Wednesday, July 10, 2013
Slurpee Day, Bowdler Day
Tomorrow, July 11, will be Slurpee Day -- 7-11, get it? -- and USA Today reports that the chain will be giving away 12 oz. Slurpees at participating locations. The Blog of Days makes no warranty in this regard.
Thursday is also Bowdler Day, for Thomas Bowdler, an English doctor, born on July 11, 1754. He is remembered today, not for any medical accomplishment, but for his attempt to 'improve' on Shakespeare by removing all offensive words and phrases from the Bard's collected works. Bowdler's magnum opus, The Family Shakespeare was first published in 1807; he also prepared 'family' editions of The Decline and Fall of the Roman Empire (published posthumously) and certain books of the Old Testament.
Bowdler's efforts are remembered in the verb 'to bowdlerize,' meaning to expurgate, to prune, to edit, with particular attention to removing any naughty bits that might bring the slightest blush to younger or more sensitive readers (or viewers).
In modern usage, the verb is never bestowed as a compliment.
But is that fair? Bowdler was not a censor, not in the sense of someone trying to bring the power of the state to bear against a movie or book, to purge it of portions deemed offensive or to ban it outright. Rather, Bowdler considered himself Shakespeare's biggest fan. "I acknowledge Shakespeare to be the world's greatest dramatic poet," Bowdler wrote, "but regret that no parent could place the uncorrected book in the hands of his daughter, and therefore I have prepared the Family Shakespeare."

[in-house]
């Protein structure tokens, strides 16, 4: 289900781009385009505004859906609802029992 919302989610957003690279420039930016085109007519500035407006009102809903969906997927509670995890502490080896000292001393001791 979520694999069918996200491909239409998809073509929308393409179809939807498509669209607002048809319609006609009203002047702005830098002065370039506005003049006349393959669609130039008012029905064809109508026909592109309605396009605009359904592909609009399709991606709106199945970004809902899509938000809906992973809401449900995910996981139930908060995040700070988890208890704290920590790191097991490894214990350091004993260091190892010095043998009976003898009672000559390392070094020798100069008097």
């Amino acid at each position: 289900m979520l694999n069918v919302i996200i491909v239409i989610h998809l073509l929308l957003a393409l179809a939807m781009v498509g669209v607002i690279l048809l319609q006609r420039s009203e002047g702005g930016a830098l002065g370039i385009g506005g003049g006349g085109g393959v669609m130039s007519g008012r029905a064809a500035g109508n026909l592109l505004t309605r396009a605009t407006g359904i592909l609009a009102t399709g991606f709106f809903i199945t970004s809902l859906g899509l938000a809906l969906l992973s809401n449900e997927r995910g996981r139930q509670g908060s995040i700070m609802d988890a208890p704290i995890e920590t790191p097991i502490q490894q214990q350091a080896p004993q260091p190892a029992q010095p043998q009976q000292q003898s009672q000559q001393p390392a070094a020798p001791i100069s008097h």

Many of us of a certain age can cite popular television programs or movies that would be, in our opinions, improved considerably by toning down, eliminating, or substituting a euphemistic reference for a full-frontal, in-your-face 'comic' bit. Perhaps it is time to re-think the pejorative nature of the verb 'bowlderize.' Some media conglomerate stands to reap a fortune if it can release tamer versions of its more popular entertainments.